Abstract

Age spectra of Mulinia lateralis shells from the top 0–10 cm of the sediment column in Copano Bay, Texas, show three distinct populations: a young population with a highly skewed distribution ranging from 0 to 1 years, a middle-aged population that is more symmetrical ranging from 1 to 10 years with a peak ∼ 4 years, and a small, very old population ranging from 100 to > 10000 years. The young population is interpreted to record the rapid loss of shells from the taphonomically active zone at or near the sediment surface. The middle-aged population is interpreted to record a sequestered population of shells that has had time to accumulate below the taphonomically active zone. Although surface age spectra differ among depositional environments and at different locations, both of these populations are present in all sampled facies at multiple locations within the bay, indicating that the overarching controls on surface age spectra affect the entire bay. The very old surface population is present only in bay-margin sites and is interpreted to represent shells exhumed from eroding Holocene deposits. An 86-cm-long core taken at a bay-margin site near the mouth of the Aransas River contains shells spanning < 1 to 14,000 years but not preserved in stratigraphic order. The lack of stratigraphic order and the presence of distinct breaks in the postmortem age distribution suggest that 67% of shells in the core were recycled from older deposits, resulting in a 2–3 order of magnitude increase in the amount of time averaging in the sediment column relative to surface samples.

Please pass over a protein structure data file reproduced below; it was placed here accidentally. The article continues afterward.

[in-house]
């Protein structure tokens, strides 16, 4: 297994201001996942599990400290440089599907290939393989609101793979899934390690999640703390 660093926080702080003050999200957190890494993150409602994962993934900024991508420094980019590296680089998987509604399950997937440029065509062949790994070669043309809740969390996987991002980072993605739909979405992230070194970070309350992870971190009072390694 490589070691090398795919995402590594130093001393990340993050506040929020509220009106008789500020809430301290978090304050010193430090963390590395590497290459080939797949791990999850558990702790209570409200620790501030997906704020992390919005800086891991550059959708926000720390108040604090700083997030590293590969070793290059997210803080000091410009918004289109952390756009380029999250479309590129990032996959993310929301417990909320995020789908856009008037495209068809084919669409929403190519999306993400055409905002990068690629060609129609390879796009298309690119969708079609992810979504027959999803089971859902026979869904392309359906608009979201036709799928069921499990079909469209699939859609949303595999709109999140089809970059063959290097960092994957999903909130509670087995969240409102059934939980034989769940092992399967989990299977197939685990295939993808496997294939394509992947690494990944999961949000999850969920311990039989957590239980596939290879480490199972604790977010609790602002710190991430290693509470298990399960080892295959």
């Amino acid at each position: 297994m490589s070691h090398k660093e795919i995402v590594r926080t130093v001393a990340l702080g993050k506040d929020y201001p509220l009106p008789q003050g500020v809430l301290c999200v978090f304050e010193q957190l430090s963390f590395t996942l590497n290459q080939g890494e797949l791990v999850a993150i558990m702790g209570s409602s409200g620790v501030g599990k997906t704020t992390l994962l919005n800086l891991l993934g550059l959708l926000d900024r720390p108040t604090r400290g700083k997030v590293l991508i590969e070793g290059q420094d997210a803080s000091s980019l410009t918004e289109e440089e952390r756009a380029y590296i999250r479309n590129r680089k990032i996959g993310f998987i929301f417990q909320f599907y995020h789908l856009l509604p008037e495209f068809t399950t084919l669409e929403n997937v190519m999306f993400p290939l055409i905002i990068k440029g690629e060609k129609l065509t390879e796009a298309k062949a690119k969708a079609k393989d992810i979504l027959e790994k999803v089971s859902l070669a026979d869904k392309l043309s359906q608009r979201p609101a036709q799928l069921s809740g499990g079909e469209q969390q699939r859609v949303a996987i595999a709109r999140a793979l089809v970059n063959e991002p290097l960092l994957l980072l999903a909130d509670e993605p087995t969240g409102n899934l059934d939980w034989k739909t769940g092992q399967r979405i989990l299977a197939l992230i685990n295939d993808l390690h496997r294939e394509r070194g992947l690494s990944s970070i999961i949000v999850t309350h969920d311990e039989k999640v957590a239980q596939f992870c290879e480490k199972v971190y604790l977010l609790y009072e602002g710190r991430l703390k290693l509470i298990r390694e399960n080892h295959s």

You do not currently have access to this article.